2. Ensure Balance Between 'Clears' and Mafia.
Spoiler:
A lot of roles can provide either hard mod-confirmed clearing on a player (innocents/guilties) or circumstantial enough evidence to clear or condemn a player (successful doctor shot blocked the Night Kill). It is important to balance the amount of clears you have in a game with the amount of Mafia players in the game. You should NEVER allow town to clear equal to or more players than the scum team. It's nearly impossible for a 3 player scumteam to win against a town that has 3 or more confirmed townies. Given how much the site meta trends towards players putting a lot of trust into roles, roleclaims, and occam's razor when it comes to role results,
unless you design a game specifically to trip up these investigative kinds of abilities, including them, even if they only 'soft' clear a player, will essentially make those players hard-confirmed as town. By the same right,
you likely want to avoid any scenario in which enough guilties could just out the whole mafia team. At that point, sure, it's cool that the vigilante or the cop shot right every time, but it's not fun for the dozen or so other players who just wanted to play a game of rhetoric and not have it thrown out the window because you included a role that could circumvent actually having to play your game. Balance your roles accordingly. Don't include hard mechanical clears, if you can avoid it, unless your game, by design, needs to have those in it. Always consider this as the most important 'balance' of town power versus scum power.

3. Check Your Setup.
Spoiler:
Before you run your setup, make sure that you go through literally every role interaction possible in your setup and that you understand the outcomes of them all. The last thing you want is for something to happen that you did not expect, which leads to an overwhelming lead for one team or another. This is why having someone else take a look at your setup can be a great idea, as a second pair of eyes can usually spot something you may have missed in your role interactions or wording of role PMs.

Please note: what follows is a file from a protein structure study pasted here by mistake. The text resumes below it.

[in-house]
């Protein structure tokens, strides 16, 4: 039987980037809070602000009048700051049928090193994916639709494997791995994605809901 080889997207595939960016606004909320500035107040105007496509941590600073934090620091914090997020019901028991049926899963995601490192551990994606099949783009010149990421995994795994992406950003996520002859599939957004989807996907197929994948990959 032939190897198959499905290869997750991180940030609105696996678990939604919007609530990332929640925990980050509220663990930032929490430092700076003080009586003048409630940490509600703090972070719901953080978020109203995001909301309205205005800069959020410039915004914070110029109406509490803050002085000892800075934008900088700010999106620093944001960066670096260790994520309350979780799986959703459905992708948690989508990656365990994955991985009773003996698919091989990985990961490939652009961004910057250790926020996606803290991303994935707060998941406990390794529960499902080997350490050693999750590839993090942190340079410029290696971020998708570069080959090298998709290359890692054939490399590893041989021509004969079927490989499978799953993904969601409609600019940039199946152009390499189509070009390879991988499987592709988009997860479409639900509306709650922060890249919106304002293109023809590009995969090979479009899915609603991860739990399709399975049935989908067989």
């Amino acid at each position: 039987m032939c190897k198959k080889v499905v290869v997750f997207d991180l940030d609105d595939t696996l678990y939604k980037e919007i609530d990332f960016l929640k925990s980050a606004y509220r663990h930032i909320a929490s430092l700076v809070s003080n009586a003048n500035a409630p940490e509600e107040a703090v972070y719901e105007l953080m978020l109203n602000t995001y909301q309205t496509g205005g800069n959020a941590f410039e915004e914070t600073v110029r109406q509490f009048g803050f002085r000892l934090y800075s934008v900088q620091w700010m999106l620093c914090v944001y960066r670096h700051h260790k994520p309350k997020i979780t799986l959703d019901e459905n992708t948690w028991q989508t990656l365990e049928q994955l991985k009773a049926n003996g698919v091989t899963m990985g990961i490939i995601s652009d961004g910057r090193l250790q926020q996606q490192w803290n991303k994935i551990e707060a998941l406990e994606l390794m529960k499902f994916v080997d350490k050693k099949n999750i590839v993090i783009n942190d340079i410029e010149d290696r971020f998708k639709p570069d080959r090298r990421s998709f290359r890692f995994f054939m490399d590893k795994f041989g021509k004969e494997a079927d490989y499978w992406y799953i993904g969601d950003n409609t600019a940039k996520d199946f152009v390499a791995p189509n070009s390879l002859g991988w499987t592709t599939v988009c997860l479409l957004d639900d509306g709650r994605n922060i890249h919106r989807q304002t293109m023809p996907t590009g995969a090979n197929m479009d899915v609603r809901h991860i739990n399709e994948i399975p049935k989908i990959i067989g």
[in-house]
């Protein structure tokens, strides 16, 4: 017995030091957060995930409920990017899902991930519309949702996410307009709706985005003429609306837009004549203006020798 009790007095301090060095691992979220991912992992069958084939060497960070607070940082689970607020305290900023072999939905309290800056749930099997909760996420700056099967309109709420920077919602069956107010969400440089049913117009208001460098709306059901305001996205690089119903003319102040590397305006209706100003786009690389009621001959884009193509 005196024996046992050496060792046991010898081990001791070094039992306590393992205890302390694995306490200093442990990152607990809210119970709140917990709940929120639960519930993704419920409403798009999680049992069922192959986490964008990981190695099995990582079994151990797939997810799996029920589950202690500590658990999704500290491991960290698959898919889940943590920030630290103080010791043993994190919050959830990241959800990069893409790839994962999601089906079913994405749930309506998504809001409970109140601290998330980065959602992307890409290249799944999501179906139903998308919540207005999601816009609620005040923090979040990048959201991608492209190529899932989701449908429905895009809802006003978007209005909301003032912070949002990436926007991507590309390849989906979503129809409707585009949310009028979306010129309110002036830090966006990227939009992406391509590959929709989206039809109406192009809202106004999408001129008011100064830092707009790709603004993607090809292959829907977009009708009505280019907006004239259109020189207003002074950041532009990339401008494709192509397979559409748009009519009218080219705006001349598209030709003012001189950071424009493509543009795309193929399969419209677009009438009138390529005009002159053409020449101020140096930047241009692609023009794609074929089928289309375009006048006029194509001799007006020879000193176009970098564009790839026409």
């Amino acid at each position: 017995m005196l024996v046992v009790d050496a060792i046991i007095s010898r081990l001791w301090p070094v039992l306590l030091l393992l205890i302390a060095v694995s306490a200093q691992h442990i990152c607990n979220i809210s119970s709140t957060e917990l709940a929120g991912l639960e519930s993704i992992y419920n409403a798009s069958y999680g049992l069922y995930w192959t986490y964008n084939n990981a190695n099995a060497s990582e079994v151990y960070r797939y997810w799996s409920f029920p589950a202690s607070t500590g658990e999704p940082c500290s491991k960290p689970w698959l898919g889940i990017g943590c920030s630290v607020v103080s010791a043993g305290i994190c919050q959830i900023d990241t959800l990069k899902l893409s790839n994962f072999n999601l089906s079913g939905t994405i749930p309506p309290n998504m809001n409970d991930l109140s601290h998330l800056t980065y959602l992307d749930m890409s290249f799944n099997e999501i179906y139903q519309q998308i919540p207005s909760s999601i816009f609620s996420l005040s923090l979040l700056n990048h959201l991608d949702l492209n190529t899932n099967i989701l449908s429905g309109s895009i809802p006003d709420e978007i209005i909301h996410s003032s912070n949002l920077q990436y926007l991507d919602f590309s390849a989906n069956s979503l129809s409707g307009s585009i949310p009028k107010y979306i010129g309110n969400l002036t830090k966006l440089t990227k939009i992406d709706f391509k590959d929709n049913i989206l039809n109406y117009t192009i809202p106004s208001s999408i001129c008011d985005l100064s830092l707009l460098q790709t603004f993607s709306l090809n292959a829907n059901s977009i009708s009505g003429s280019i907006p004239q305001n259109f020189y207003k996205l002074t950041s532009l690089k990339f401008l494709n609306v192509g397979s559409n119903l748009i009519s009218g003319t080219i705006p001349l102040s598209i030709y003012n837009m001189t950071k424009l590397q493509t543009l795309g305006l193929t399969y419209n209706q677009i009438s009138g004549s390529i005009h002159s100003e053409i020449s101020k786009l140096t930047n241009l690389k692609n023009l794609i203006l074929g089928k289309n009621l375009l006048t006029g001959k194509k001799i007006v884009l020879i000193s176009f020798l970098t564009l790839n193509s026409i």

4. Balance Against Swing.
Spoiler:
'Swing' refers to the way in which a setup can become very tilted in the favor of one team or another based on certain lynches, kills, or other role interactions. Swingy setups can be fun, but, as we went over before,
consistency will result in a better experience for more players. Furthermore, as mod, if your setup swings too hard in favor of one team, it's practically as though the rest of your design didn't matter and you shouldn't have run the thing in the first place if it'd just result in strong imbalance one way or the other. For this reason, avoid stacking too much power in any one role. Don't build scumteams around a 'leader' type role. If you want to give a powerful role to a player and have it be a part of the setup, consider making another player be the 'backup' to that role, inheriting it when the original owner dies. Always spend a good deal of time looking at your setup and thinking about how unfair it'd be for one team if a certain role was eliminated early or never got the result they needed for their role to 'function', etc. It's for this reason I try to avoid high-swing mechanics like extra kills,